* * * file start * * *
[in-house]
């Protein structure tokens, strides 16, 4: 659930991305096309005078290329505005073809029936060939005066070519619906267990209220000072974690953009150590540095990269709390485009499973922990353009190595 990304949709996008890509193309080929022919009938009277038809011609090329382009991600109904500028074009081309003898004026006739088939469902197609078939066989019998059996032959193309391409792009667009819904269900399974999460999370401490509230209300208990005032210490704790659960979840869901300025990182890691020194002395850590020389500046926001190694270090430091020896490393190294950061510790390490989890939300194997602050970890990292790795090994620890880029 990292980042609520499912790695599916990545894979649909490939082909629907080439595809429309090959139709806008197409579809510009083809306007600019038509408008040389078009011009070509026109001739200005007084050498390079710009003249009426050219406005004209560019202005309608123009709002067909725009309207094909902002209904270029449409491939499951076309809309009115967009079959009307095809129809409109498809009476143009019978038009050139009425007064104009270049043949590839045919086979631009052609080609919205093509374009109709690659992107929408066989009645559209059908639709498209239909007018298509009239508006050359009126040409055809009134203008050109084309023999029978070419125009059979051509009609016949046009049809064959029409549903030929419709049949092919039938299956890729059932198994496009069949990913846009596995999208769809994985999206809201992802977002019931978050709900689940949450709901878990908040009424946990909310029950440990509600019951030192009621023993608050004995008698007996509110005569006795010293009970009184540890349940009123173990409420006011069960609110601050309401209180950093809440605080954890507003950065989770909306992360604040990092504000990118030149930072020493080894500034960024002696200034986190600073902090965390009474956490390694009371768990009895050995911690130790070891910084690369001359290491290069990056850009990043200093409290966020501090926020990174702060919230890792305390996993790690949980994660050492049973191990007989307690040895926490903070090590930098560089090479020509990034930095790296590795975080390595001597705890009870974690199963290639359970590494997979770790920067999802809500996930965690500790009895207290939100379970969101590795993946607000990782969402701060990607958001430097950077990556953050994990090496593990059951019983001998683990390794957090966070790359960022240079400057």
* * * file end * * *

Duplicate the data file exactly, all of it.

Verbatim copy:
[in-house]
């Protein structure tokens, strides 16, 4: 659930991305096309005078290329505005073809029936060939005066070519619906267990209220000072974690953009150590540095990269709390485009499973922990353009190595 990304949709996008890509193309080929022919009938009277038809011609090329382009991600109904500028074009081309003898004026006739088939469902197609078939066989019998059996032959193309391409792009667009819904269900399974999460999370401490509230209300208990005032210490704790659960979840869901300025990182890691020194002395850590020389500046926001190694270090430091020896490393190294950061510790390490989890939300194997602050970890990292790795090994620890880029 990292980042609520499912790695599916990545894979649909490939082909629907080439595809429309090959139709806008197409579809510009083809306007600019038509408008040389078009011009070509026109001739200005007084050498390079710009003249009426050219406005004209560019202005309608123009709002067909725009309207094909902002209904270029449409491939499951076309809309009115967009079959009307095809129809409109498809009476143009019978038009050139009425007064104009270049043949590839045919086979631009052609080609919205093509374009109709690659992107929408066989009645559209059908639709498209239909007018298509009239508006050359009126040409055809009134203008050109084309023999029978070419125009059979051509009609016949046009049809064959029409549903030929419709049949092919039938299956890729059932198994496009069949990913846009596995999208769809994985999206809201992802977002019931978050709900689940949450709901878990908040009424946990909310029950440990509600019951030192009621023993608050004995008698007996509110005569006795010293009970009184540890349940009123173990409420006011069960609110601050309401209180950093809440605080954890507003950065989770909306992360604040990092504000990118030149930072020493080894500034960024002696200034986190600073902090965390009474956490390694009371768990009895050995911690130790070891910084690369001359290491290069990056850009990043200093409290966020501090926020990174702060919230890792305390996993790690949980994660050492049973191990007989307690040895926490903070090590930098560089090479020509990034930095790296590795975080390595001597705890009870974690199963290639359970590494997979770790920067999802809500996930965690500790009895207290939100379970969101590795993946607000990782969402701060990607958001430097950077990556953050994990090496593990059951019983001998683990390794957090966070790359960022240079400057």